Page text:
It’s been a week since EGX Rezzed kicked off, and I had an absolute blast of a time there. Despite Ross and I only being able to make it for one day, the absolute plethora of games to get your hands on was staggering. Whilst AAA games get all the big bucks and shallow praise from the masses, indie games feel like a real love letter from developers to fan, as you can see the passion involved.
Sadly, we didn’t get chance to play everything, but the ones we did were rather lovely. You can read Ross’ top 6 over here, and there may be a repetition/overlap with some of the games on our lists. But, it’s a testament to how much we enjoyed each one.
So, let’s get rolling with a game that’s literal bananas:
1. My Friend Pedro
Publisher: Devolver Digital
This game takes my number one spot for two big reasons: I love bullet time, and I love zany, arcade shooters.
This has both, and by golly is it a blast to play. Guided by a floating, talking banana, our hero is capable of running, gunning, wall jumping, flipping and pirouetting his way through levels. Using twinstick controls for moving and shooting, combat is beautiful and balletic at the same time.
You can focus on the fly, which slows down time, and lock one gun in one direction whilst free-aiming t’other for some truly insane shoot ’em up action. It’s bright, bloody and colourful and I absolutely loved it. Chuck in some on rails vehicle sections and you’ve got one of this year’s hotly anticipated games.
Shame it’s only on sodding Switch and PC though.
2. Katana Zero
Publisher: Devolver Digital
Devolver have made a name for themselves by dominating the bright, old school, hyper violent and banging soundtrack game market, with new iteration Katana Zero looking to take that mantle further.
Playing akin to Ghost Dog: Way of the Samurai, you play a man in full samurai garb, complete with large sword.
With that, you’re tasked by your handler to take out levels of henchmen and navigate some puzzles before reaching the end/your target/your rescue subject.
You did this all in lovely 2D, looking very reminiscent of the Scott Pilgrim arcade game from a few years ago.
Levels are designed to be quick, and you can’t many hits, so the idea is to scale each floor quickly and as violently as you can. You can dash and do a time-slowing focus that helps navigate through vents, and even deflect bullets back if used correctly.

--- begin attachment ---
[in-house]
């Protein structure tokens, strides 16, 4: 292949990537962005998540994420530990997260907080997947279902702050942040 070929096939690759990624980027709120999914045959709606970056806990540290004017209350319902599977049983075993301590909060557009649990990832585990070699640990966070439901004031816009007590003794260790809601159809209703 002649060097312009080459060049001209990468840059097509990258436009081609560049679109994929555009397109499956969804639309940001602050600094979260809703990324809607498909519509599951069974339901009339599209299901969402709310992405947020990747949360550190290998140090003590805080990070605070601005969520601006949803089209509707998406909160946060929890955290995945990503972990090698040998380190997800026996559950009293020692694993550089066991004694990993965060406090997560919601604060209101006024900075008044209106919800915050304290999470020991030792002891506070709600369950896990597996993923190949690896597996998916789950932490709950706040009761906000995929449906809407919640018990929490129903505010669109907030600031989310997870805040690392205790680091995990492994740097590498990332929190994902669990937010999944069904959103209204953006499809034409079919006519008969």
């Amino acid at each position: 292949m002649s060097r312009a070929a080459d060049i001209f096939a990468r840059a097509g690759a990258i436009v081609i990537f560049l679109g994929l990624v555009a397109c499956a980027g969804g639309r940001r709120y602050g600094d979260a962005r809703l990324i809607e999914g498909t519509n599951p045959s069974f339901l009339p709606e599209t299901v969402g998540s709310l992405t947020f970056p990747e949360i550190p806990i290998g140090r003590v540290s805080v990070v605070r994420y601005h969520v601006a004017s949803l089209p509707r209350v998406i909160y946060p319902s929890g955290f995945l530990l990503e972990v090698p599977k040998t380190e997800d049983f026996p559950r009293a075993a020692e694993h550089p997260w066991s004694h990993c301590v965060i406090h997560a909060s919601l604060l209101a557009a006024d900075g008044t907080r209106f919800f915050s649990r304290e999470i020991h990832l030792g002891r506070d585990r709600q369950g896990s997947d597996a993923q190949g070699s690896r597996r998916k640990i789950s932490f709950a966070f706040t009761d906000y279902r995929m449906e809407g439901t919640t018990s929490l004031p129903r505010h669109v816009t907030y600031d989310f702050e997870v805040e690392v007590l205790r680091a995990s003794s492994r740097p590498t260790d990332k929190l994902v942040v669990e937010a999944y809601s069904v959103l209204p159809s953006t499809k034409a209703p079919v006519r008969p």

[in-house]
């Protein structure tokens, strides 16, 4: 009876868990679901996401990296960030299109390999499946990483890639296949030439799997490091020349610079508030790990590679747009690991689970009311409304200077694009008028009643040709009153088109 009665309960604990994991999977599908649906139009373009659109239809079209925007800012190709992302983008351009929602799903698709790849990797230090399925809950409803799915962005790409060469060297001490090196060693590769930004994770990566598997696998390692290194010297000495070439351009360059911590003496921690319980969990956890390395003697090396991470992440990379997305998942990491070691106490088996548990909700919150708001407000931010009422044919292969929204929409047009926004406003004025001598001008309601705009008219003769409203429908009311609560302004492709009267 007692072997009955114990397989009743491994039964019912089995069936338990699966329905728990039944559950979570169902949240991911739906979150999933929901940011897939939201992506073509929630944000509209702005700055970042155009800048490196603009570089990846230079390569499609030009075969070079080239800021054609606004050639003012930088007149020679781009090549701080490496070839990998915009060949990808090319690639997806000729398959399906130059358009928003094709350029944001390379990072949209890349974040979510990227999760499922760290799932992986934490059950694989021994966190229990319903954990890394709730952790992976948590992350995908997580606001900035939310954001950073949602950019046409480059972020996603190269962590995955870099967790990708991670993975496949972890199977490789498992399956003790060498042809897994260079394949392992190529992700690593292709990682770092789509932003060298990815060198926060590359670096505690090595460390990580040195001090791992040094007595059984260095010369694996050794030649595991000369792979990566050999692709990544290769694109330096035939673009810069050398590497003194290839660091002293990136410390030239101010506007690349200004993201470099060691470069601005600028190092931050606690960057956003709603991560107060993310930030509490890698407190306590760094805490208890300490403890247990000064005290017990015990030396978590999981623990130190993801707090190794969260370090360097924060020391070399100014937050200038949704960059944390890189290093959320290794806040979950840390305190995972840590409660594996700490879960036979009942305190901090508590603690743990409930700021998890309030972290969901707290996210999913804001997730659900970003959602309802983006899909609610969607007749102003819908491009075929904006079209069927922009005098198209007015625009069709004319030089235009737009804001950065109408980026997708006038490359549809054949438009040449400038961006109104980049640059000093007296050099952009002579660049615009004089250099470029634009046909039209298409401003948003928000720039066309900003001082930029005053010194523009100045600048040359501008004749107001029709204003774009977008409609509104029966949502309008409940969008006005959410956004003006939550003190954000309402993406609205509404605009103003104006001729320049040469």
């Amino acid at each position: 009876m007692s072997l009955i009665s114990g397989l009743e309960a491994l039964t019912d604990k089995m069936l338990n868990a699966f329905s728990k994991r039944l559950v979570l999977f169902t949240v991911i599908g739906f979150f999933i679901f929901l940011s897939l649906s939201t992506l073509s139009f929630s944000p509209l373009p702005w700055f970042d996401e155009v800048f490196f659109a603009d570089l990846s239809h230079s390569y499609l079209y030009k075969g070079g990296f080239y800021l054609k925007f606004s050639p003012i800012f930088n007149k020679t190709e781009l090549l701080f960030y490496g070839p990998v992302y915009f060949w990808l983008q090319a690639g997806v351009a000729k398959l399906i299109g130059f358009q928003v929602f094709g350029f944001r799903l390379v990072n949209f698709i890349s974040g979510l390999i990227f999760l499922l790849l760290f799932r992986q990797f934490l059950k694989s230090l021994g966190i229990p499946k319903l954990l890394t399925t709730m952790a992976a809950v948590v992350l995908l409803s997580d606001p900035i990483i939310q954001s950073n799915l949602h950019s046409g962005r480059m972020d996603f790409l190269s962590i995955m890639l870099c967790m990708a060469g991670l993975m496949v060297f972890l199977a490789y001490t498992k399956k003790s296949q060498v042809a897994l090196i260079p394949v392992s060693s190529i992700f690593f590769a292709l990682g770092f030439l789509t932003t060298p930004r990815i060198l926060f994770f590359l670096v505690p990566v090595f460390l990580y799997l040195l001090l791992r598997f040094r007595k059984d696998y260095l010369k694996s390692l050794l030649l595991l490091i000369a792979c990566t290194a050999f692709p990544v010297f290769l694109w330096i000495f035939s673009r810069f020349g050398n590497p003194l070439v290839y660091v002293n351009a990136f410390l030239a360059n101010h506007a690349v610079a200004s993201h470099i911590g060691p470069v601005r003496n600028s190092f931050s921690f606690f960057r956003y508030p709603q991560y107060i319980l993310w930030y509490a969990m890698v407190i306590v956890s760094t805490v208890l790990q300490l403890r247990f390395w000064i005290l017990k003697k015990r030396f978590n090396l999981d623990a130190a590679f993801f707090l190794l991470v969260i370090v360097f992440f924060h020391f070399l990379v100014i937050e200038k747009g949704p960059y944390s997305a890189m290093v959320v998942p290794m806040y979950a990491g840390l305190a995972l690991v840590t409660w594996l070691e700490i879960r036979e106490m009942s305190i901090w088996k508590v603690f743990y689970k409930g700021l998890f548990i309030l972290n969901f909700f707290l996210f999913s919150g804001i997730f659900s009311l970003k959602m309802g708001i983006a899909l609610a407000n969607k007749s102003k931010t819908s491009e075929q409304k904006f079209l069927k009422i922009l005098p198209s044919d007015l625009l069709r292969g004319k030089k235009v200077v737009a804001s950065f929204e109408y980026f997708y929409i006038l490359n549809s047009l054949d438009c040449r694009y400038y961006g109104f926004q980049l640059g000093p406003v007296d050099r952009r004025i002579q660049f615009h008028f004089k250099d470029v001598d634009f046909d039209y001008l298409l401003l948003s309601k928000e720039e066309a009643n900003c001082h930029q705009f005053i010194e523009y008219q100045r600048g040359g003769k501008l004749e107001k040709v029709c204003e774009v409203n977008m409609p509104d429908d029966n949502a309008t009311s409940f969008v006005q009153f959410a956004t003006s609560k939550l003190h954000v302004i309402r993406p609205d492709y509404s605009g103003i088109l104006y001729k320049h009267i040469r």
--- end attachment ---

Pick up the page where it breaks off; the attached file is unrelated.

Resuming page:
Didn’t gleam much from the story, except that there are larger things at play, you’re under some kind of “medicine” to keep you in line, and in typical Devolver/Hotline Miami fashion, I’m sure it’ll all unravel spectacularly.
Also only available on sodding Switch and PC.
3. Bloodstained: Ritual of the Night
Hey kids, did you like Castlevania: Symphony of the Night? No, of course you didn’t, nobody did. That’s why it didn’t sell very well.
Did you like it after every retrospective review actually realised it was more than just its “outdated” graphics in the rise of the 3D-era of gaming and plays really well? Good, at least you’re being honest with yourself.
This is essentially that, but faux-3D. That is, it’s like the Trials games: 3D worlds, movement along the 2D plain. It looks pretty, it handles exactly the same as SotN, right down to the equipment and item usage, and should hopefully emulate its forebear.
Koji Igarashi is trying to replicate the Megaman/Might No. 9 reimaniging, kickstarter and all, but hopefully y’know, good.
4. We Were Here Together
Developer: Total Mayhem Games
A unique take on the dynamic of cooperative play, in that instead of wanting you to stick together, you’re mostly apart.
Usually the cliché is that you start separately and regroup, whereas WWHT prefers you to split up and tackle puzzles as a communicative effort. For example, a satellite needs tuning. But the one tuning the frequency can’t see what it needs to be, so another player has to be watching the corresponding monitor and direct the other.
It’s a great way of ensuing (or forcing) that teamwork is shared, and not relying on one person to do the heavy lifting.
Honorable Mentions (AKA What I Didn’t Play But Like the Look Of)
Developer: Night School Studios
Go and play Oxenfree. Don’t ask why, just go and do it. It’s one of the best narrative journeys with supernatural dabbling, ever.
Hence the excitement for Afterparty. The premise is simple: you’ve died. Your way out of hell? Out-drink Satan. It’s like Bill & Ted’s Bogus Journey meets Beerfest. If that premise doesn’t thrill you, you are stone-cold dead.
In the meantime, go and play Oxenfree.
Graphically looking like the love-child of This is the Police 2 and Thimbleweed Park, Rainswept is a “A murder mystery dealing with themes of love, relationships and unresolved trauma” in a quaint little way.
Interactive/point-and-click style games are back in fashion lately, and Rainswept seems to be capitulating on that. I don’t want to spoil what I saw, briefly. But if it does come to consoles, I’ll be keen for it.
That was my first Rezzed experience, and as press too. Whilst we were limited in time to what would get to see and play, I had a blast. I’d love to return and make the most of my available time and cover more, but this was definitely an experience I’d do again.
If you’re not sure on Rezzed, don’t dismiss it as a little indie showcase. It’s more, so much more, and needs as much support as the bigger EGX counterpart.
If you enjoyed this article of any of our content please consider supporting our Patreon.